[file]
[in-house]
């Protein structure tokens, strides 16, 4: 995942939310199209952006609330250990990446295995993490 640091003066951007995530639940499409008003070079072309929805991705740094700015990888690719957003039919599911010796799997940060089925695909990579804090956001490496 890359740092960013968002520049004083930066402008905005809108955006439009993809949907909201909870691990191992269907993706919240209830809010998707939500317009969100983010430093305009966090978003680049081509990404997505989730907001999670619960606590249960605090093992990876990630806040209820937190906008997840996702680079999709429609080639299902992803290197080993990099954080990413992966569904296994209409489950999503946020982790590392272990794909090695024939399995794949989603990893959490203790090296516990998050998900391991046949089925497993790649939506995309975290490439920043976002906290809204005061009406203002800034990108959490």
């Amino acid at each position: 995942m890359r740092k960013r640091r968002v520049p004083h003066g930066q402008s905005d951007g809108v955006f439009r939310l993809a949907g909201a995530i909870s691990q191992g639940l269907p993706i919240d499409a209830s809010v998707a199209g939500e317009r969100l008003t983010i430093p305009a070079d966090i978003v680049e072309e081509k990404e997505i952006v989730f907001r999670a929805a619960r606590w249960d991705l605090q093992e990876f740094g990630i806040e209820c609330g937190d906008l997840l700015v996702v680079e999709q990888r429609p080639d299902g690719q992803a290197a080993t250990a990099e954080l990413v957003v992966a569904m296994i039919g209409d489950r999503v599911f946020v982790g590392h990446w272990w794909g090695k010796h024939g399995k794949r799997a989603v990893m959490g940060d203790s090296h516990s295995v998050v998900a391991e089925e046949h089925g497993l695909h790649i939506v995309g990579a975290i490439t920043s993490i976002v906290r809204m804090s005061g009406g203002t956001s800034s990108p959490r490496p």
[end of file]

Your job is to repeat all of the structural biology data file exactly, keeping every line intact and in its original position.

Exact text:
[in-house]
């Protein structure tokens, strides 16, 4: 995942939310199209952006609330250990990446295995993490 640091003066951007995530639940499409008003070079072309929805991705740094700015990888690719957003039919599911010796799997940060089925695909990579804090956001490496 890359740092960013968002520049004083930066402008905005809108955006439009993809949907909201909870691990191992269907993706919240209830809010998707939500317009969100983010430093305009966090978003680049081509990404997505989730907001999670619960606590249960605090093992990876990630806040209820937190906008997840996702680079999709429609080639299902992803290197080993990099954080990413992966569904296994209409489950999503946020982790590392272990794909090695024939399995794949989603990893959490203790090296516990998050998900391991046949089925497993790649939506995309975290490439920043976002906290809204005061009406203002800034990108959490």
């Amino acid at each position: 995942m890359r740092k960013r640091r968002v520049p004083h003066g930066q402008s905005d951007g809108v955006f439009r939310l993809a949907g909201a995530i909870s691990q191992g639940l269907p993706i919240d499409a209830s809010v998707a199209g939500e317009r969100l008003t983010i430093p305009a070079d966090i978003v680049e072309e081509k990404e997505i952006v989730f907001r999670a929805a619960r606590w249960d991705l605090q093992e990876f740094g990630i806040e209820c609330g937190d906008l997840l700015v996702v680079e999709q990888r429609p080639d299902g690719q992803a290197a080993t250990a990099e954080l990413v957003v992966a569904m296994i039919g209409d489950r999503v599911f946020v982790g590392h990446w272990w794909g090695k010796h024939g399995k794949r799997a989603v990893m959490g940060d203790s090296h516990s295995v998050v998900a391991e089925e046949h089925g497993l695909h790649i939506v995309g990579a975290i490439t920043s993490i976002v906290r809204m804090s005061g009406g203002t956001s800034s990108p959490r490496p």